Understanding Hearing Loss


Hearing Loss Facts

Hearing loss is a natural part of getting older. By age 20, we’ve lost the ability to perceive some of the highest frequencies we can hear. By the time we reach 40, subtle, but significant hearing losses have begun to occur. As we reach our 70-80s, more than half of us experience significant hearing loss. With the added factor of prolonged exposure to noise both at work and at home, hearing impairment is becoming more prevalent at earlier ages. Many people with hearing loss are currently actively employed in the workforce, but do not remediate their hearing losses.

Noise levels have increased everywhere. From hair dryers to leaf blowers, lawnmowers, snowmobiles, iPods®, freeway traffic, surround sound speakers and more, we constantly expose our ears to damaging levels of noise. Many people do not realize a single exposure to damaging noise is sufficient to cause permanent hearing impairment, nor do they realize hearing damage due to noise has a cumulative effect with each additional exposure, slowly causing more and more damage to the sensitive nerve fibers of the inner ear.

Work environments are also increasingly loud as well. Some of the noisiest workplaces are those where firefighters, factory workers, farmers, teachers, construction workers, and musicians spend a significant part of their day. In addition to the actual worksites having damaging noise levels, getting to work is equally hazardous to our ears with trains and subways exposing us to damaging doses of noise in our daily commuting.

Other factors that may contribute to hearing loss include:

  • Blockage of the ear canal by an object or accumulated cerumen (earwax)
  • Diseases, infections, or medical disorders
  • Medications and treatments like chemotherapy or antibiotics
  • Physical trauma to the ears or head

Many of us don't notice the early signs of hearing loss because we slowly adjust to the change. By the time we realize what's happening, we may have already lost the full appreciation of sounds and the lifestyle we enjoy.

Treating Hearing Loss

If you experience some of the following symptoms, contact your family doctor or audiologist and have your hearing tested:

It sounds to you as though people are mumbling or speaking more softly than they used to

Ear Exam

Next Steps

Determine if you have a hearing loss and what its causes might be. Your problem may be as simple as excessive earwax buildup or related to other medical causes.

Get appropriate treatment and take steps to prevent further hearing damage.

The right treatment for you depends on your unique hearing challenges. The most critical aspect of treatment is the identification of the type and degree of hearing loss. Once this information is obtained by an audiologist, the correct course of treatment can be determined. In some cases, medical treatment by a physician is indicated. In others, remediation through hearing aids or other assistive listening devices is the preferred course of action. Only a licensed and certified professional can tell you what type of hearing aid is appropriate for you.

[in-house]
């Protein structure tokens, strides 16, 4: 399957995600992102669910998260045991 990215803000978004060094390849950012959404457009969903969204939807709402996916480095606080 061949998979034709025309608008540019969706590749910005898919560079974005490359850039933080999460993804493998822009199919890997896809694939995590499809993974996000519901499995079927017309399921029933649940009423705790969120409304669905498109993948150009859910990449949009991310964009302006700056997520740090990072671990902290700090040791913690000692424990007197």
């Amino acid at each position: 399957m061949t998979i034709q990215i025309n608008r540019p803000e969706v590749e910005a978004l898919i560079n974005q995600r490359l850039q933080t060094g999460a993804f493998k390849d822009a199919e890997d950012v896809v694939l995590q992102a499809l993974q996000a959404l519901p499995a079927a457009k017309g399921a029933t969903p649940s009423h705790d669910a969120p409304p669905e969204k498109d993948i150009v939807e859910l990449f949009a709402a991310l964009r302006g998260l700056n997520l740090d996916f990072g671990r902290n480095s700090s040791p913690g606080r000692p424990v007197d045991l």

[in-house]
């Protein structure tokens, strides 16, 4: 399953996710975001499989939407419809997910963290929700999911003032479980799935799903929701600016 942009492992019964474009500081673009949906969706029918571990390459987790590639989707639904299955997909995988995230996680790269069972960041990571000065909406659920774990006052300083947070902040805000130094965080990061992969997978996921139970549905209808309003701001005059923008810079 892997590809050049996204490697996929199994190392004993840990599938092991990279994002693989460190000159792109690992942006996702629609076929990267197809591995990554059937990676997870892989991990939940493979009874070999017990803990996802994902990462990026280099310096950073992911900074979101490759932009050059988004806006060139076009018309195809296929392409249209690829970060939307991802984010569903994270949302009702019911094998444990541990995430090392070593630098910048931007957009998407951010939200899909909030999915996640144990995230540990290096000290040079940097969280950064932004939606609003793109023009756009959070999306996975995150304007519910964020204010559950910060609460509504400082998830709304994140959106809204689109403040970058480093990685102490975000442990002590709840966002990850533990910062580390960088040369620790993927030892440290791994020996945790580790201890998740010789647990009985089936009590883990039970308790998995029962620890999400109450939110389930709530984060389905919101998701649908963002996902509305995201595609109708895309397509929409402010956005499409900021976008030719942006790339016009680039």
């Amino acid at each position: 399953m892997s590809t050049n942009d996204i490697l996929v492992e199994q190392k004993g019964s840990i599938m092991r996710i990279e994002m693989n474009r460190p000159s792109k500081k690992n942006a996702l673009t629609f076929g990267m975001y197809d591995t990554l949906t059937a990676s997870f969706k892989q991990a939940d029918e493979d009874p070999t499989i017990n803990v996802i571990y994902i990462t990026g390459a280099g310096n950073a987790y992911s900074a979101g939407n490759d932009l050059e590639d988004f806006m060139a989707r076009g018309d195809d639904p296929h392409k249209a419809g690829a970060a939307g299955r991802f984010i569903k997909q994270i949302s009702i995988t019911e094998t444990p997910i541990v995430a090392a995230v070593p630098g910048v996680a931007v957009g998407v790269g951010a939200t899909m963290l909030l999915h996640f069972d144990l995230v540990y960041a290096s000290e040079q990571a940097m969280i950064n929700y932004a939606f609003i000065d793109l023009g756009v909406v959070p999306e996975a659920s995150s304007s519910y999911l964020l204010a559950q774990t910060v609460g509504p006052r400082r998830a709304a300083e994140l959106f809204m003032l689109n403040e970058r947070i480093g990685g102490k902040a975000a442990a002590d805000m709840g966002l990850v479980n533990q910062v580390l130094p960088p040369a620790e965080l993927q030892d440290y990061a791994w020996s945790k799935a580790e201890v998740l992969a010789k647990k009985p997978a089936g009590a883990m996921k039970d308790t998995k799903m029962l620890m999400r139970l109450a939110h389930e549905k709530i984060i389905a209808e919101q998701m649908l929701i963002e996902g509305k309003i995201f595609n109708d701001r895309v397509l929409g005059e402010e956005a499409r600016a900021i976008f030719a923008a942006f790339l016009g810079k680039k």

Together, you and your hearing professional will determine the proper treatment. If you do need a hearing device, the hearing professional will help you make the right choice. If not, they will be able to direct you to the type of professional who can help you.

Types of Hearing Loss

There are three primary hearing loss categories: sensorineural, conductive, and mixed.

Sensorineural hearing loss occurs when the tiny nerves (hair cells) within the cochlea or along the auditory nerve are damaged. Sensorineural hearing loss is permanent and typically there are no medical or surgical options to correct it. The primary treatment for this type of hearing loss is the use of hearing aids. The sooner amplification is used, the better the overall outcome. Research shows delaying the use of hearing aids results in decreased overall benefits. In some cases, the benefit of the hearing aid is so limited that cochlear implantation is suggested.

The most common sensorineural hearing loss is a high-frequency hearing loss, typically associated with environmental noise exposure and/or the aging process. This type of hearing loss may be difficult for patients to accept because it occurs slowly over many years. People with high-frequency sensorineural hearing loss often note they can hear, but they cannot distinguish the words. They may say “people don’t speak as clearly as they used to…”

Conductive hearing loss results from a blockage of the normal air conduction sound pathways. Conductive hearing loss may be due to ear wax (cerumen) blocking the ear canal or perhaps a foreign object may be lodged in the ear canal. Another example of a conductive hearing loss is when fluid occupies the middle ear space, as might occur with common ear infections (otitis media). In this type of hearing loss, medical intervention is required and often hearing can be returned its normal levels.

Mixed hearing loss, as its name implies, involves both sensorineural and conductive hearing loss components. This type of hearing loss results from problems in both the conductive pathway of the ear as well as the cochlea. This type of loss requires medical intervention to treat the conductive portion of the loss, and the remaining sensorineural loss may require treatment through the use of hearing aids.

Contact Us for a Hearing Consultation

55-28 Main Street
(1st floor)
Flushing, NY 11355

Phone Icon(718) 461-4228

Fax Icon(718) 939-9877

E-mail Iconmzumpone@totalaudiology.com

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55-28 Main Street
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Flushing, NY 11355